Client: City of Rewal
Location: Rewal, Poland
Completion date: 2012
Artwork budget: $200,000
The Plaza- N.Bia?ek, T.Maksymiuk, J.Szparadowski
RDZ Architekten- foundation
Leszek Zaleski, production design and engineering, production manager
The two large, interactive Corten steel Whales are sitting at a plaza at an entrance to a very popular Baltic Sea beach down the cliff. They are “see through” not to obscure the vista of the sea and the beach down below. They are a brain-child of the town's Mayor, Robert Skraburski who wanted to build upon a local legend of whales who possibly beached there some 200 years ago a strong new identity for his town, to be recognized nationally and internationally.
Mayor Skraburski had the idea of the Whales and over several years tried different appoaches in designing them. One, of laminated wood gazebos, somehat reminiscent of whales almost went to production. The Mayor had doubts however about both the recognizability and the visual strenght and boldness of the existing designs. At a meeting about some other art project he told me that if I can do something more interesting for the Plaza in 30 days, I can have this "big job". The challenge was rather immense as I started playing with a tig welder and square steal rods trying to produce models of Whales that simultaneously would have strong impact and yet would not obscure the seascape behind them. I also wanted these 35 and 60 feet long creatures to invite kids to play inside, safely climb them, for grandpas and grandmas with their grandchildren there were side fins to sit down for a picture. For all the other Jonahs there were to be huge mouths to enter the bellys as their significant others take pictures.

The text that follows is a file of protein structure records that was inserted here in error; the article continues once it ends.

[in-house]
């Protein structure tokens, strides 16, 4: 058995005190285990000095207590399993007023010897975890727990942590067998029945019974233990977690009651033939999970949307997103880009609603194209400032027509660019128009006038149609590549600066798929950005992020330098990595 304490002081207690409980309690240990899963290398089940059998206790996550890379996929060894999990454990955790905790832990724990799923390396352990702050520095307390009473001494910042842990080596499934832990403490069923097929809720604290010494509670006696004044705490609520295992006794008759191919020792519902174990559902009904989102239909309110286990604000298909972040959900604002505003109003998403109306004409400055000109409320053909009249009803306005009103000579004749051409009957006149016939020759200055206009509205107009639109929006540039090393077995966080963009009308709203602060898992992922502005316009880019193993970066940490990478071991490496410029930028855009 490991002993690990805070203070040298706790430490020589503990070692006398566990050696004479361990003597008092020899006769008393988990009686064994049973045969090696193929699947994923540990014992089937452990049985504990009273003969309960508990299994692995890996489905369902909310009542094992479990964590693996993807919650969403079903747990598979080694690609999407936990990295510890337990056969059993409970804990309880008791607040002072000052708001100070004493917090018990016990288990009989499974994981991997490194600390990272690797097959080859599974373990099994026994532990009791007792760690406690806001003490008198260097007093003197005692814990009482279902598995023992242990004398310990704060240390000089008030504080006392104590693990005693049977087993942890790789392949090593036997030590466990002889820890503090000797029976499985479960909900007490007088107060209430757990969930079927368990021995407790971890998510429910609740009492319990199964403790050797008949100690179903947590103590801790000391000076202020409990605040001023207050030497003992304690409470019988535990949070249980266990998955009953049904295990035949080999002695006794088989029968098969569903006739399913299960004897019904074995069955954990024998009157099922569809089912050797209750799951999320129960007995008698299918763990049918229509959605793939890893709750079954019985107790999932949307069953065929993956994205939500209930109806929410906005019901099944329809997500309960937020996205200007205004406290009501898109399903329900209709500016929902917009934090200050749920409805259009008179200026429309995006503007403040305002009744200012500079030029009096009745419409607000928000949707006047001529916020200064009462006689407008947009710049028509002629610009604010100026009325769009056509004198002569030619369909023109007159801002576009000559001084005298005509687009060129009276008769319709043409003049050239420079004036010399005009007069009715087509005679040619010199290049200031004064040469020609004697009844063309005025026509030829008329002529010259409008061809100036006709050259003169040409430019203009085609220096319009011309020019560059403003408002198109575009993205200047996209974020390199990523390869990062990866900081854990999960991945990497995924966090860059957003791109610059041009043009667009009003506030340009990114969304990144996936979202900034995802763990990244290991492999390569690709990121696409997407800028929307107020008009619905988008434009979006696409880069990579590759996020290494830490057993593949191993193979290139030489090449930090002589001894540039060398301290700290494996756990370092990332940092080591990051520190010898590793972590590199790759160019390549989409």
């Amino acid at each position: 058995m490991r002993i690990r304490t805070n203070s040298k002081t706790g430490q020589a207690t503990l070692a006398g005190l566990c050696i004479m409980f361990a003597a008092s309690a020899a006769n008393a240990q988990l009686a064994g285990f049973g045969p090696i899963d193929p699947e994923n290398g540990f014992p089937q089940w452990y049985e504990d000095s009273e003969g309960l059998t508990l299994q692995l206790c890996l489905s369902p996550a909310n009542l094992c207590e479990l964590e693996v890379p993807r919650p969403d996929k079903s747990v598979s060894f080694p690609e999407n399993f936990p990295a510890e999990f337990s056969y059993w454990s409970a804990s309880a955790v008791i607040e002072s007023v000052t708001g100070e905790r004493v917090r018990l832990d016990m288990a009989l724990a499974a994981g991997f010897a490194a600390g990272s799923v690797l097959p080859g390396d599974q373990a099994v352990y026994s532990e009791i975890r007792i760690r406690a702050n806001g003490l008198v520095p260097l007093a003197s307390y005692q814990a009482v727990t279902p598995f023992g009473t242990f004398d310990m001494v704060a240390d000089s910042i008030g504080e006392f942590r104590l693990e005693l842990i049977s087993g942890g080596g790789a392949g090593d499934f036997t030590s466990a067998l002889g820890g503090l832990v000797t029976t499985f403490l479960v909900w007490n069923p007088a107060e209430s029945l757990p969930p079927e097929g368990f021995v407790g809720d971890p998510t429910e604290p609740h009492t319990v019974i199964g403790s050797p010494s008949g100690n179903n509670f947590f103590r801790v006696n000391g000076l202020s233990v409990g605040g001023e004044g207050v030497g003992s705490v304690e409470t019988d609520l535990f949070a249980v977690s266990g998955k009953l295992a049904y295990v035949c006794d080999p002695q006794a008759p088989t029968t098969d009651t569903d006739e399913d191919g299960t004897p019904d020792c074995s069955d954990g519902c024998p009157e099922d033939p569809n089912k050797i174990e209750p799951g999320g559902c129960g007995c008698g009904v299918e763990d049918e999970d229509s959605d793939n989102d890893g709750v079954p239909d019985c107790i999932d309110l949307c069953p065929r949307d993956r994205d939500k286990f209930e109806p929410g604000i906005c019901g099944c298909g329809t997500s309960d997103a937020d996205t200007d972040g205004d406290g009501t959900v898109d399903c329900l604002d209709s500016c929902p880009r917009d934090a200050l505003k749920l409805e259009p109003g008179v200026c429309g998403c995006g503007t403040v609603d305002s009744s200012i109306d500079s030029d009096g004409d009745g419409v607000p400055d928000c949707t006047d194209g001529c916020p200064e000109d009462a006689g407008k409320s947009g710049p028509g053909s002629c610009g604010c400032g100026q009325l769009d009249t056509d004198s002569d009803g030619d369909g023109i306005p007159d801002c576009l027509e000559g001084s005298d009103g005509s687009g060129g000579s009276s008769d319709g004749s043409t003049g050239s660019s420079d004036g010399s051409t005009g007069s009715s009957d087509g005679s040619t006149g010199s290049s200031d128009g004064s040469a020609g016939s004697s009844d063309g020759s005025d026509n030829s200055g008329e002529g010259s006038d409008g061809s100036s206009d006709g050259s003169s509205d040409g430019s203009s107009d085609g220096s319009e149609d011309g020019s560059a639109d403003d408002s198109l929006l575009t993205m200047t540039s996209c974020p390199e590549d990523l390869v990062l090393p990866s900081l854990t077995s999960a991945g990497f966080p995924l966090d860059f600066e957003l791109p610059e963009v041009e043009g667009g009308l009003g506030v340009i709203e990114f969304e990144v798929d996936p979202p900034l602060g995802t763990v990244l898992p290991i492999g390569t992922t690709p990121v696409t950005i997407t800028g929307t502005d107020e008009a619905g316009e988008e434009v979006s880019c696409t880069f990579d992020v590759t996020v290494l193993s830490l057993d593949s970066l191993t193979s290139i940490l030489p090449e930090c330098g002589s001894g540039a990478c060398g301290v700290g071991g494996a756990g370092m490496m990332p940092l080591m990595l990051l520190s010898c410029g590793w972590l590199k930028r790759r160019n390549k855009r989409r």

The Whales was in my art career the ultimate collaborative project: the Mayor with a vision changing designers until he gets what he wants, but knew what it was to be only when he saw it; I never got a chance to speak with the architects, but they were quite present in the process through the environment that was already built, including the foundation and demanded something bold, that would confront the architecture, not meekly follow. There was Leszek Zaleski, an engineer at Ferroplast, Swidwin, who in the months it took him to digitize my model and sketches also helped me formulate questions to identify problems in the design and then forced me to find yes or no answers; Leszek then built a team to fabricate the sculptures and laser cut and welded under my daily supervision over 30 tons of Corten steel; the delivery team had to fit the 30' wide, 25 tall and almost 60' long beast through narrow streets with 4" clearances. A genius and a primadonna at times, I don't know how would the project ever happen without Leszek and his production team.
And there were also the city council folks whom I had to appease when there was a delay.